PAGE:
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ESMA publishes new EMIR Q&A

By David Nowell, Senior Regulatory Reporting Specialist, Kaizen Reporting

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by Kaizen Reporting
| 28/05/2019 12:00:00

With ESMA publishing documents faster than it’s possible to read them, we ‘welcome’ another EMIR Q&A today. The good news for reporting is that it mainly impacts clearing and there are only two amendments in the trade reporting section.

The first of these comes in TR Question 36 – the reporting of OTC derivative notations. This is a simple clarification from ESMA, stating that:

“For reporting purposes, only instances where a counterparty (being a CCP or another counterparty) steps into the derivative contract and becomes a new counterparty to the derivative contract should be reported with Action Type “New”. For the original report relating to the existing transaction derivative, counterparties should send a termination report marked as ’C= Early termination’, completing the field “Termination date”. The remaining counterparty and the new counterparty should then send a new report with action type “New” relating to the new transaction derivative.”

So, there’s some new words in TR Question 36, but no change to reporting.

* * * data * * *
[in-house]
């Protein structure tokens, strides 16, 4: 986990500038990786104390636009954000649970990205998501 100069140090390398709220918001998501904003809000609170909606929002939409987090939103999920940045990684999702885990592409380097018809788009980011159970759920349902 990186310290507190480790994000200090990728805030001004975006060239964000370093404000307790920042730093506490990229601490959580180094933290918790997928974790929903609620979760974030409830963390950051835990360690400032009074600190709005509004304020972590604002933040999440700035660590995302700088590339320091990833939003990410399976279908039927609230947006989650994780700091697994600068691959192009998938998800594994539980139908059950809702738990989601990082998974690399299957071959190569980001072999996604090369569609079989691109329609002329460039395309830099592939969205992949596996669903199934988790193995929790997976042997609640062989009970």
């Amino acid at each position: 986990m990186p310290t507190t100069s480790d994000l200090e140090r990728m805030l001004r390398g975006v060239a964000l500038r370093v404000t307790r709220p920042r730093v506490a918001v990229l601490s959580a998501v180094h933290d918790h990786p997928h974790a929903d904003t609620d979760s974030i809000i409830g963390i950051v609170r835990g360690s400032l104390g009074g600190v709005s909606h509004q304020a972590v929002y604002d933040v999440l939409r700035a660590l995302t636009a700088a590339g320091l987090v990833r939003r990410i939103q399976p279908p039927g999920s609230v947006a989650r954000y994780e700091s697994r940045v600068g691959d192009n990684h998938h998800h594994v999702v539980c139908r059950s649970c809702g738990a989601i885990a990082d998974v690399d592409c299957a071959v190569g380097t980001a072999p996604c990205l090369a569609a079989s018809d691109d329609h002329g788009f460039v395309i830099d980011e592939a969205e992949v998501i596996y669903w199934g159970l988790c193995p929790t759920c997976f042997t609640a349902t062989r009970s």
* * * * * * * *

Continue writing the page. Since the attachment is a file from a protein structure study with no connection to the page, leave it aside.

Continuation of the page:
The second change impacts TR Question 42 – population of ‘Clearing Obligation’ and ‘Cleared’ (fields 2.34 & 2.35) – and this marks a welcome simplification with the new instructions becoming applicable from 17 June 2019. The implementation of EMIR Refit removes obsolete references to frontloading leaving the remaining instructions far more digestible:

“The field [Clearing Obligation] should be populated in following way: 

  • The field is not applicable to the transactions executed on a regulated market and should be left blank
  • In the case of cleared trades, the field “Clearing obligation” should be populated with “N” and the field “Cleared” – with “Y.”

Even with the Q&A, understanding how to trade report correctly under EMIR can be a complicated and perplexing task. At Kaizen, we find many of the mistakes firms make with their reporting stem from a basic misunderstanding of the requirements.

If you want to unravel the mysteries of EMIR trade reporting and avoid the potential pitfalls leading to breaches, why not attend one of our CPD and CISI accredited courses. In our experience, a small investment in training can help avoid costly remediation at a later stage.

See orignal blog: https://www.kaizenreporting.com/esma-publish-emir-qa/